A couple of weeks ago, George W. Bush said that the United States had "made it clear" to Iraqi leaders that their new constitution "should be agreed upon by Aug. 15." It wasn't, of course, but when Aug. 15 came and went without a constitution, Bush had nothing but praise for the Iraqis who had just blown him off. He paid tribute to their "heroic efforts," and he said their work was a "tribute to democracy."
Now a second deadline has come and gone, and the Iraqi National Assembly still hasn't approved a draft constitution. The president, once again, has high praise for the Iraqis. "The progress made over the past week has been impressive," he said in a statement in which he claimed that "consensus" has been reached "on most provisions through debate, dialogue and compromise."
Tell it to the Sunnis.
After the teams of Iraqis negotiating a draft constitution failed to reach an agreement by the original Aug. 15 deadline, they tried again largely by excluding Sunnis from their talks, according to a report in today's New York Times. When the Sunnis were invited back to the table Monday afternoon, they promptly rejected much of what the Shiites and Kurds had created in their absence. And it's not just the Sunnis who are unhappy. As the Times notes, some secular Iraqis, including Ayad Allawi -- who was handpicked by the White House to serve as Iraq's interim prime minister -- are upset with the draft and pessimistic that it will lead to an agreement. The main issue for them: a provision in the draft that would pave the way for the Shiites to control a large part of southern Iraq, where much of the nation's oil is to be found.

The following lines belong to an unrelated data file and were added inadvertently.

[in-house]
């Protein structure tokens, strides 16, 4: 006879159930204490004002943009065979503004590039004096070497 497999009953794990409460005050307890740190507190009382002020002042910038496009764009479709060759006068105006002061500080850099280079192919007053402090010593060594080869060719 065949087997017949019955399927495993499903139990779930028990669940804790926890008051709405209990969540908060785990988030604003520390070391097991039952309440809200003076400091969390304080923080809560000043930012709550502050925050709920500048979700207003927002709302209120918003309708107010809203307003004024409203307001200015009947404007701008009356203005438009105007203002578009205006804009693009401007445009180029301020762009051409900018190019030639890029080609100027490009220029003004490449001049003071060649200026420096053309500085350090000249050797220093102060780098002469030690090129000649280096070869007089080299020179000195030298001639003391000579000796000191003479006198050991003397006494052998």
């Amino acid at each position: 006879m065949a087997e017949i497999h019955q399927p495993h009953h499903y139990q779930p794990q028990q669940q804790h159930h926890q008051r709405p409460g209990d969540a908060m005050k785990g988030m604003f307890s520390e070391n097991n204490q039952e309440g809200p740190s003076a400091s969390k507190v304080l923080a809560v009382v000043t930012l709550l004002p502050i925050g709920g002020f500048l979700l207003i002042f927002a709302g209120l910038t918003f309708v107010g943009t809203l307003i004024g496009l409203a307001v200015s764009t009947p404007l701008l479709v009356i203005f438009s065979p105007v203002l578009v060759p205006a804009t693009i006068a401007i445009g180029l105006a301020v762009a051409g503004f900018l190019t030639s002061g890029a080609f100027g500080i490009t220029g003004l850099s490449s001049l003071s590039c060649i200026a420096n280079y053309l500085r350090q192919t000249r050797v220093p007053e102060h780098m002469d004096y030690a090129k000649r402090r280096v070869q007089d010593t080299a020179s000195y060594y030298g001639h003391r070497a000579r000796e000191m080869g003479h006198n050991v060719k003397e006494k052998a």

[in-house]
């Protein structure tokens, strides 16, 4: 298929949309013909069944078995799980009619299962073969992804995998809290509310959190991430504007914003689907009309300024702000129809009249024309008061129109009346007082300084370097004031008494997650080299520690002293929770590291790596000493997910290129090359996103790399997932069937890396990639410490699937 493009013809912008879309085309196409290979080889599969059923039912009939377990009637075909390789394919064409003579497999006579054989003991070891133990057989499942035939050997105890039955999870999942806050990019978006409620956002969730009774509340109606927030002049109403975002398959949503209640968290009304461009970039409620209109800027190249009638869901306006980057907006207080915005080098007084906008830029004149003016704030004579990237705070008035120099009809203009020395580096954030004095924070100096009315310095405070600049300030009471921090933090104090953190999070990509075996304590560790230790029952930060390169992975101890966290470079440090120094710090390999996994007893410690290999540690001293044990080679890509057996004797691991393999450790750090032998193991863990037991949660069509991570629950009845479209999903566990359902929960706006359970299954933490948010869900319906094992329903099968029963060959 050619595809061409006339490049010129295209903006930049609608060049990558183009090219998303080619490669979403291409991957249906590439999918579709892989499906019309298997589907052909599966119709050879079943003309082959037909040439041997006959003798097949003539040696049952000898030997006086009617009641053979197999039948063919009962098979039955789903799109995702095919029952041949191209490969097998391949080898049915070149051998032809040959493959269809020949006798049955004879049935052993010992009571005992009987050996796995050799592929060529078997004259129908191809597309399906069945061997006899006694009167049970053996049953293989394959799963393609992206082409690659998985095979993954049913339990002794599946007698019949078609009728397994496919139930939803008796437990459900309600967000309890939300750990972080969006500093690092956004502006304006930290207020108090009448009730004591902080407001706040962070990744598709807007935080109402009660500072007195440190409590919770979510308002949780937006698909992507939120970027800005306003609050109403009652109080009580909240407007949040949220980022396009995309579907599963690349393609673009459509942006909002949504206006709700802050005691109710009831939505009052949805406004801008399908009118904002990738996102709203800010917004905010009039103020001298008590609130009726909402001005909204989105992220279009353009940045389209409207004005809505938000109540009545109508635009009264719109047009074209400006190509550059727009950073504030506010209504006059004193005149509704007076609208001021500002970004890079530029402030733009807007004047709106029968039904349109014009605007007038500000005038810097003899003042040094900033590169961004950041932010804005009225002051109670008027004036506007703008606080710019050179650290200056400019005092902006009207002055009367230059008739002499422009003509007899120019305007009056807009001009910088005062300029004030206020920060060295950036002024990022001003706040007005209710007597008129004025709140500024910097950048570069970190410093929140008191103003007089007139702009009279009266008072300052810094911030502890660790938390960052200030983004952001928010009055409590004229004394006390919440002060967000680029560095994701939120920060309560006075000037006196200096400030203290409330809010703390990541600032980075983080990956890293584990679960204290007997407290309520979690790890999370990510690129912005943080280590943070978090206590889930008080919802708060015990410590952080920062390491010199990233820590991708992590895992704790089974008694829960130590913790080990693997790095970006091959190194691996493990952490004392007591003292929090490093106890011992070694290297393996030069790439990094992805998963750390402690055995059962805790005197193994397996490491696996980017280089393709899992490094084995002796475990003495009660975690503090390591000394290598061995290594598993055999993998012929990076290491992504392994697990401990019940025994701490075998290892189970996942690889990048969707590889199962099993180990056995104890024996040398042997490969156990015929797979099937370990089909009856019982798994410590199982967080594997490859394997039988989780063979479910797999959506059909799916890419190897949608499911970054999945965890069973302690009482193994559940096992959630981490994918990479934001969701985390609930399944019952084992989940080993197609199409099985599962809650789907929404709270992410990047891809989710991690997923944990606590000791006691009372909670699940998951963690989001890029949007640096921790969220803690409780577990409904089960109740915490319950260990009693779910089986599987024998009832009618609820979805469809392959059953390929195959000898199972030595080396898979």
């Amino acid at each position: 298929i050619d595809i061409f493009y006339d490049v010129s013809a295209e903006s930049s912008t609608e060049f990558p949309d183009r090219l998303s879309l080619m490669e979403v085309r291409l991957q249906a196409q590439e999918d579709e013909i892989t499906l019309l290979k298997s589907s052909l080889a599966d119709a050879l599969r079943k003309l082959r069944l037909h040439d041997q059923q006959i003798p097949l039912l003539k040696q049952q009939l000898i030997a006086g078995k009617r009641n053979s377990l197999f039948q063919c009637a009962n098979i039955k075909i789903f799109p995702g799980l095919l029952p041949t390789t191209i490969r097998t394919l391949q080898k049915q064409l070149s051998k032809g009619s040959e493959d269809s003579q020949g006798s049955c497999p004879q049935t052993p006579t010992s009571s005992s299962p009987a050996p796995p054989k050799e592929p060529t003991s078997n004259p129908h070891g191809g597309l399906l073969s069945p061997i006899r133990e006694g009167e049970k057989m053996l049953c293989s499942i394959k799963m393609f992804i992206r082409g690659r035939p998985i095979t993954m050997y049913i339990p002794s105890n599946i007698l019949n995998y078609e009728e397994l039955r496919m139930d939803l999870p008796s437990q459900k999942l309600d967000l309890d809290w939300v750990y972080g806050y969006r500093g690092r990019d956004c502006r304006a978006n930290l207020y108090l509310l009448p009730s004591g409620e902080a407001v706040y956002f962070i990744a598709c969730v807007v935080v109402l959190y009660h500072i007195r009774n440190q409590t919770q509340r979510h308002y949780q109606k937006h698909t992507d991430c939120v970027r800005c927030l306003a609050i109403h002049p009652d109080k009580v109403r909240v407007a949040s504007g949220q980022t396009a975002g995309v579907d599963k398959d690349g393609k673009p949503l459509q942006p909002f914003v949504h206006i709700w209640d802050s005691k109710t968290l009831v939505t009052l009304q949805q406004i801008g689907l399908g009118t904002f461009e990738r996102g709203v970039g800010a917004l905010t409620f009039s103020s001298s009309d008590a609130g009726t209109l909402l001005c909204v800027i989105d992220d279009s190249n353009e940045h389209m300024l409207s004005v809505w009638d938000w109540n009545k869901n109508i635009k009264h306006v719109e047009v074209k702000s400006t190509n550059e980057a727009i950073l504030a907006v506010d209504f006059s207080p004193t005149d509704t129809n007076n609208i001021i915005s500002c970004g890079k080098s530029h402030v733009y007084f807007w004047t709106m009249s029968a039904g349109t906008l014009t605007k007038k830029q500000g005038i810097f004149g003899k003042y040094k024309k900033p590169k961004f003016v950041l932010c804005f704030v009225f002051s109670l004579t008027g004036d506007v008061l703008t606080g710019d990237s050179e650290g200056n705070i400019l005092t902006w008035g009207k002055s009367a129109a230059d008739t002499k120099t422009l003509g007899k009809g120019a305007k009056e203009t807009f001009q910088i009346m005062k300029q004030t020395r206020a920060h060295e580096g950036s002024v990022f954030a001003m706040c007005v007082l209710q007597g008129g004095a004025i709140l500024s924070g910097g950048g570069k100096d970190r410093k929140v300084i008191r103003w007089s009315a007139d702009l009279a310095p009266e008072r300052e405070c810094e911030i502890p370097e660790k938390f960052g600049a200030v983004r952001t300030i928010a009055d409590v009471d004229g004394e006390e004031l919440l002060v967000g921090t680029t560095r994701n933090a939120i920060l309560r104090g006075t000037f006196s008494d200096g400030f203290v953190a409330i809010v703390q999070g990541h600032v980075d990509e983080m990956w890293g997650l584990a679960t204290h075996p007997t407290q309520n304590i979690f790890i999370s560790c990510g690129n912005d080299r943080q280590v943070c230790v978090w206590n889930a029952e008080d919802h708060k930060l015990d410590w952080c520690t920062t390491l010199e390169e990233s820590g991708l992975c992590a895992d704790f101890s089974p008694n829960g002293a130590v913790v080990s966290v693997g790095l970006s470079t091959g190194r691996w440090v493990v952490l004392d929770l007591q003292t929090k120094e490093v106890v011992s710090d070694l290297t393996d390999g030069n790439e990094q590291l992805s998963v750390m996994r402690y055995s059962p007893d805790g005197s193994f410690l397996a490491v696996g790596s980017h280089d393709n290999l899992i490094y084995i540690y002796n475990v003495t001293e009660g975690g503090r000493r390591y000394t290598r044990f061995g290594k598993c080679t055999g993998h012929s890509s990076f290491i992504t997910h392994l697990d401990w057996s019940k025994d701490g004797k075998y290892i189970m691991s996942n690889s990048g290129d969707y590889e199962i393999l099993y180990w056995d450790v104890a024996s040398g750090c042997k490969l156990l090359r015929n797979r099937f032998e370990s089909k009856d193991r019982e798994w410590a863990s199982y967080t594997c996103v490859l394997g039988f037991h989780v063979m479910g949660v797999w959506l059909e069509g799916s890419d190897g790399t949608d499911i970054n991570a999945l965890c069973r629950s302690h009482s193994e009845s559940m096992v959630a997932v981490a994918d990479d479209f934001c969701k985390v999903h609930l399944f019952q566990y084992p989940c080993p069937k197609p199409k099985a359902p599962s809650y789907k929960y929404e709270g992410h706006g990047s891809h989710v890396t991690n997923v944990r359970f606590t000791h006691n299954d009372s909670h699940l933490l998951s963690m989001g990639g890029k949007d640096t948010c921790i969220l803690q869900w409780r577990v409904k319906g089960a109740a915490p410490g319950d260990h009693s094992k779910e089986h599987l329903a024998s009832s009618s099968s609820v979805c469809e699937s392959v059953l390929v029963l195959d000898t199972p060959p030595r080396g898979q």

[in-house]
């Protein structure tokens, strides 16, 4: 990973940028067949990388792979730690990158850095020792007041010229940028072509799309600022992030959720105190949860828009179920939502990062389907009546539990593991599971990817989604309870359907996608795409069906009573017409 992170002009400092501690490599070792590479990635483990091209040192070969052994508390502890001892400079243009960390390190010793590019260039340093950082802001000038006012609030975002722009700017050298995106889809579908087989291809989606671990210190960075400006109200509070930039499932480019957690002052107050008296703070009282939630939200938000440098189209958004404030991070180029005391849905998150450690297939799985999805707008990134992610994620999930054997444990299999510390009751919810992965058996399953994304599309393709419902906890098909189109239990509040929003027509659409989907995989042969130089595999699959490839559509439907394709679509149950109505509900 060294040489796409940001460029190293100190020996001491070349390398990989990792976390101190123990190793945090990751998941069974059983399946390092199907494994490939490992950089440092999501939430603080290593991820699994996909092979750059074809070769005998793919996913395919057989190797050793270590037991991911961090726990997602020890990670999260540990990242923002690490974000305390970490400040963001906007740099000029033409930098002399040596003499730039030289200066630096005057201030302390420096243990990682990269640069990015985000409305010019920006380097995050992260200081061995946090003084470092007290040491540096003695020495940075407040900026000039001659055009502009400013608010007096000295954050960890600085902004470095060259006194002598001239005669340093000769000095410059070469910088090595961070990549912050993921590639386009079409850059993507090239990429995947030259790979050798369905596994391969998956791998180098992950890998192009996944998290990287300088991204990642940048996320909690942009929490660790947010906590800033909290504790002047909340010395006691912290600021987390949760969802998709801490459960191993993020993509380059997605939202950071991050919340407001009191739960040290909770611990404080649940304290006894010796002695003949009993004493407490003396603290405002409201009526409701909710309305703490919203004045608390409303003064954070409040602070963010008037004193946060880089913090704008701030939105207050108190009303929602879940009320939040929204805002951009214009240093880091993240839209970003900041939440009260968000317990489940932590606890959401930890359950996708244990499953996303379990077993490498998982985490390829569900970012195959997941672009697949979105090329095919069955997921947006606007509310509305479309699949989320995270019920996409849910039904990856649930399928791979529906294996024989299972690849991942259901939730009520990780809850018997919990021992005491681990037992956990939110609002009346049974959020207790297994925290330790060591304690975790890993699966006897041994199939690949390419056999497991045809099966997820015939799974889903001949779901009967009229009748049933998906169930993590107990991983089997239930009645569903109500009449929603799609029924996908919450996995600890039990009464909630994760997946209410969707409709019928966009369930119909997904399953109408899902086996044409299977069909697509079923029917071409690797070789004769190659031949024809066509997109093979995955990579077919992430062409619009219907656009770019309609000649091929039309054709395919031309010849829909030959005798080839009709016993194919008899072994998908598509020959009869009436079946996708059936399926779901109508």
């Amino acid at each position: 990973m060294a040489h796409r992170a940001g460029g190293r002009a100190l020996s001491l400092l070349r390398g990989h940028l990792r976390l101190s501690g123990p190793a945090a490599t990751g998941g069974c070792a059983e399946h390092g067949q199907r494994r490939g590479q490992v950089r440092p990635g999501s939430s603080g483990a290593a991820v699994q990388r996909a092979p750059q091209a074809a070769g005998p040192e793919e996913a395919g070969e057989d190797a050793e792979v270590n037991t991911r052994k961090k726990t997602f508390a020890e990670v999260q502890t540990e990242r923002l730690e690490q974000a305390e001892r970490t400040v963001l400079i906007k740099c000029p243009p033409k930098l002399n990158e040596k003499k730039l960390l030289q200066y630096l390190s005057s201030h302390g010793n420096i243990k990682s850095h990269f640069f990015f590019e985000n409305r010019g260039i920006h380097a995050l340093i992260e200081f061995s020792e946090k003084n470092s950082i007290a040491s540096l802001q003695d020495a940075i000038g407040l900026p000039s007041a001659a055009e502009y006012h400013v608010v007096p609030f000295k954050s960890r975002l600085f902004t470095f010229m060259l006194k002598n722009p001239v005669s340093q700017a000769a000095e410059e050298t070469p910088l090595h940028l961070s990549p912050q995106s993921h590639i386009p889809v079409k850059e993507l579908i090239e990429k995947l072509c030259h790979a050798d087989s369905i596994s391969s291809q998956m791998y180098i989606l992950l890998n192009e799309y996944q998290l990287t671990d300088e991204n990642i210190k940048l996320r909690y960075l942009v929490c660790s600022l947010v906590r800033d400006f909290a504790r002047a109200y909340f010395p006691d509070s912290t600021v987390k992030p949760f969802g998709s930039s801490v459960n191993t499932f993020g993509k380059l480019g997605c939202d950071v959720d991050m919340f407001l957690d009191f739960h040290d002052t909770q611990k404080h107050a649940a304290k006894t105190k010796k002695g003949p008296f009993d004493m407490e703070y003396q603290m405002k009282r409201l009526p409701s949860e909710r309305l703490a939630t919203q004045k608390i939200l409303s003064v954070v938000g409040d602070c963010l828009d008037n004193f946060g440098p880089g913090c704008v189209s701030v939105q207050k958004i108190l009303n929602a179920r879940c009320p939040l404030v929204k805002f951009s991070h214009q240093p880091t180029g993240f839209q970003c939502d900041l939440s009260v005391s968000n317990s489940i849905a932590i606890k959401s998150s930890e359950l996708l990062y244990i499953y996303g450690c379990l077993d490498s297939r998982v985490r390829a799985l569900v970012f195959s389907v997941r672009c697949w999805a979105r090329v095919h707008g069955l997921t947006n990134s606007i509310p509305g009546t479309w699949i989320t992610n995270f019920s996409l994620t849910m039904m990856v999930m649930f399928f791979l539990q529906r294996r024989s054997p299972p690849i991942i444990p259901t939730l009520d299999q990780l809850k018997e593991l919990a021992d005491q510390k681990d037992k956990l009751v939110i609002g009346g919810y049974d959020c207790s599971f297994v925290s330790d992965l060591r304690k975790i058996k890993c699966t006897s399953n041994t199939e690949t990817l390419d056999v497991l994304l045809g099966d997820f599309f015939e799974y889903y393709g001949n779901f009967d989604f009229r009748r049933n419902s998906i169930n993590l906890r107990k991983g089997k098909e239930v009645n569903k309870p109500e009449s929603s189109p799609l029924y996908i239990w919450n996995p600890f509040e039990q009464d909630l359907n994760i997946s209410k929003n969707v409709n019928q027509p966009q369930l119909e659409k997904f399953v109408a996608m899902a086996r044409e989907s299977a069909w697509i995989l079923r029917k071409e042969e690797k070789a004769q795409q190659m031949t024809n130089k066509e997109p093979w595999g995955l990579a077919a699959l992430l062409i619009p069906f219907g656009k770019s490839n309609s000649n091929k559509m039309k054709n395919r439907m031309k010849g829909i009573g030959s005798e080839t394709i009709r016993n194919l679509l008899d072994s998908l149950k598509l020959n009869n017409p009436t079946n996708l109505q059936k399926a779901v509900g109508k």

Although their authority expired by law at midnight Monday, the leaders of the National Assembly have given themselves three more days to build agreement around the draft. Sunni leaders said it was unlikely that an agreement could be reached in that time. While the Shiites and Kurds have the votes to get the constitution through the National Assembly without Sunni support, some Sunni leaders predicted that the streets would "rise up" if the current draft becomes law.
The streets aren't exactly quiet as it is. As the Washington Post reports, Monday's talks took place amid power outages that cut off water service to Baghdad and slowed the export of oil. Three more U.S. soldiers were killed in Iraq Monday, becoming the 1,867th, 1,868th and 1,869th Americans to die so that Iraq can become -- if everything goes just right -- an Islamic republic.